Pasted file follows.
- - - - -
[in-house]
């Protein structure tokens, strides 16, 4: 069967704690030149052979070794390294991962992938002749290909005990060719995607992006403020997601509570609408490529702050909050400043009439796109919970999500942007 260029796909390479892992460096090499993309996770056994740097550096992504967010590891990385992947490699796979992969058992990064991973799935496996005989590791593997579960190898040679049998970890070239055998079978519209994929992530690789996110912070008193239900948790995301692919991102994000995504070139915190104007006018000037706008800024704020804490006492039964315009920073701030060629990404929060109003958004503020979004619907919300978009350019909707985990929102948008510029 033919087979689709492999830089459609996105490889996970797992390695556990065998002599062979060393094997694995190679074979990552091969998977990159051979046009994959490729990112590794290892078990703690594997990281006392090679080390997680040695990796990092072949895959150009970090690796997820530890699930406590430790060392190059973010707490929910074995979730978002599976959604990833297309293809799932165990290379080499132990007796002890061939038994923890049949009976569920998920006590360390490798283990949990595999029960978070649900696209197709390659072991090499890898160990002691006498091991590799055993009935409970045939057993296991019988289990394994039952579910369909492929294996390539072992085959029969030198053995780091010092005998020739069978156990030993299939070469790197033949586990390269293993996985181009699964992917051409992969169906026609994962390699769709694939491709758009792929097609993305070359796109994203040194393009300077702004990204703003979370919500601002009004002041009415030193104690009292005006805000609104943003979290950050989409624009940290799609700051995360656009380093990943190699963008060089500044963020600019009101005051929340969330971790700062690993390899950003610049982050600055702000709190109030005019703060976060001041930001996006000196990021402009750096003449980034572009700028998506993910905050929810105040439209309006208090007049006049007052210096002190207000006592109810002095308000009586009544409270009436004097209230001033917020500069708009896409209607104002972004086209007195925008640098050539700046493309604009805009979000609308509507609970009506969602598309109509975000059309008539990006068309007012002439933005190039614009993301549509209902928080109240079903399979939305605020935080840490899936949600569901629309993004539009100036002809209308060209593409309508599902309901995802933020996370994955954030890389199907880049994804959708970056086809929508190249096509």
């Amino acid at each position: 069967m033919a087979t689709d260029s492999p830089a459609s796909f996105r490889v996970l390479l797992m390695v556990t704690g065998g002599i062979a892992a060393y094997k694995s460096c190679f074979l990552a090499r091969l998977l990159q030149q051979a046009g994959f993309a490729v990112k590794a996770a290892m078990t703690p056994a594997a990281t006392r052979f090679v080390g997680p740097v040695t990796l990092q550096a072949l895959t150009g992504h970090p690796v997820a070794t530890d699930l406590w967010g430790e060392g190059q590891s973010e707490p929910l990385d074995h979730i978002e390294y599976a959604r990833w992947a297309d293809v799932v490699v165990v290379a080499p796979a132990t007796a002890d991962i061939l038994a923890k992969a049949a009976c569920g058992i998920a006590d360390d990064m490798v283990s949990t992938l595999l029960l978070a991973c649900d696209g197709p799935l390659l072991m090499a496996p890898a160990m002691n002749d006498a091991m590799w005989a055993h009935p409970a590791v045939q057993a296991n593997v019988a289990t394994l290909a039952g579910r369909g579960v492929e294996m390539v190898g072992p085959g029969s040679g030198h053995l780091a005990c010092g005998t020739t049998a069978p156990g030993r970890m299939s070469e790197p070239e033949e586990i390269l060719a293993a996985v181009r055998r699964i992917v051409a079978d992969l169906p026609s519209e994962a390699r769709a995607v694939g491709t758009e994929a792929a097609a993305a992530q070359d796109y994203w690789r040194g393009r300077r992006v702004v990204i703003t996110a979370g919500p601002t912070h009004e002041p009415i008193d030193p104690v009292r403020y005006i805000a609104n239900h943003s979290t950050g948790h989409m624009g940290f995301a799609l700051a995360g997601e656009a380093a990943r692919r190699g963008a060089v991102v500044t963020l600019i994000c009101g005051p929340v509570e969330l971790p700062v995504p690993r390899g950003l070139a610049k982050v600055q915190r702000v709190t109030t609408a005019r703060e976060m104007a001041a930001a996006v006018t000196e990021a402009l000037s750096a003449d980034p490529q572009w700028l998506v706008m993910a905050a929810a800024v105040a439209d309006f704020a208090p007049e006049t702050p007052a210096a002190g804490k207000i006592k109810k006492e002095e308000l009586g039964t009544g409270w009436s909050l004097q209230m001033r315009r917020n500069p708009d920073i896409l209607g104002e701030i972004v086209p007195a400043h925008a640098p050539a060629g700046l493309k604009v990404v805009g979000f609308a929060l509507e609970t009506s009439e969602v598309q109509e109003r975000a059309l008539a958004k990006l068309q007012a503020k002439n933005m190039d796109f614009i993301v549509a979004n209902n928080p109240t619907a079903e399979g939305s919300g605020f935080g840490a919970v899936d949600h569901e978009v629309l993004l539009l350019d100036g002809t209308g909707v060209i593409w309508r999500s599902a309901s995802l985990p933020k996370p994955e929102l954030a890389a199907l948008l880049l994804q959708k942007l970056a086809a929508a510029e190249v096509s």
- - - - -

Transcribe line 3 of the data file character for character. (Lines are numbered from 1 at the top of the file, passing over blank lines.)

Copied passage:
């Amino acid at each position: 069967m033919a087979t689709d260029s492999p830089a459609s796909f996105r490889v996970l390479l797992m390695v556990t704690g065998g002599i062979a892992a060393y094997k694995s460096c190679f074979l990552a090499r091969l998977l990159q030149q051979a046009g994959f993309a490729v990112k590794a996770a290892m078990t703690p056994a594997a990281t006392r052979f090679v080390g997680p740097v040695t990796l990092q550096a072949l895959t150009g992504h970090p690796v997820a070794t530890d699930l406590w967010g430790e060392g190059q590891s973010e707490p929910l990385d074995h979730i978002e390294y599976a959604r990833w992947a297309d293809v799932v490699v165990v290379a080499p796979a132990t007796a002890d991962i061939l038994a923890k992969a049949a009976c569920g058992i998920a006590d360390d990064m490798v283990s949990t992938l595999l029960l978070a991973c649900d696209g197709p799935l390659l072991m090499a496996p890898a160990m002691n002749d006498a091991m590799w005989a055993h009935p409970a590791v045939q057993a296991n593997v019988a289990t394994l290909a039952g579910r369909g579960v492929e294996m390539v190898g072992p085959g029969s040679g030198h053995l780091a005990c010092g005998t020739t049998a069978p156990g030993r970890m299939s070469e790197p070239e033949e586990i390269l060719a293993a996985v181009r055998r699964i992917v051409a079978d992969l169906p026609s519209e994962a390699r769709a995607v694939g491709t758009e994929a792929a097609a993305a992530q070359d796109y994203w690789r040194g393009r300077r992006v702004v990204i703003t996110a979370g919500p601002t912070h009004e002041p009415i008193d030193p104690v009292r403020y005006i805000a609104n239900h943003s979290t950050g948790h989409m624009g940290f995301a799609l700051a995360g997601e656009a380093a990943r692919r190699g963008a060089v991102v500044t963020l600019i994000c009101g005051p929340v509570e969330l971790p700062v995504p690993r390899g950003l070139a610049k982050v600055q915190r702000v709190t109030t609408a005019r703060e976060m104007a001041a930001a996006v006018t000196e990021a402009l000037s750096a003449d980034p490529q572009w700028l998506v706008m993910a905050a929810a800024v105040a439209d309006f704020a208090p007049e006049t702050p007052a210096a002190g804490k207000i006592k109810k006492e002095e308000l009586g039964t009544g409270w009436s909050l004097q209230m001033r315009r917020n500069p708009d920073i896409l209607g104002e701030i972004v086209p007195a400043h925008a640098p050539a060629g700046l493309k604009v990404v805009g979000f609308a929060l509507e609970t009506s009439e969602v598309q109509e109003r975000a059309l008539a958004k990006l068309q007012a503020k002439n933005m190039d796109f614009i993301v549509a979004n209902n928080p109240t619907a079903e399979g939305s919300g605020f935080g840490a919970v899936d949600h569901e978009v629309l993004l539009l350019d100036g002809t209308g909707v060209i593409w309508r999500s599902a309901s995802l985990p933020k996370p994955e929102l954030a890389a199907l948008l880049l994804q959708k942007l970056a086809a929508a510029e190249v096509s």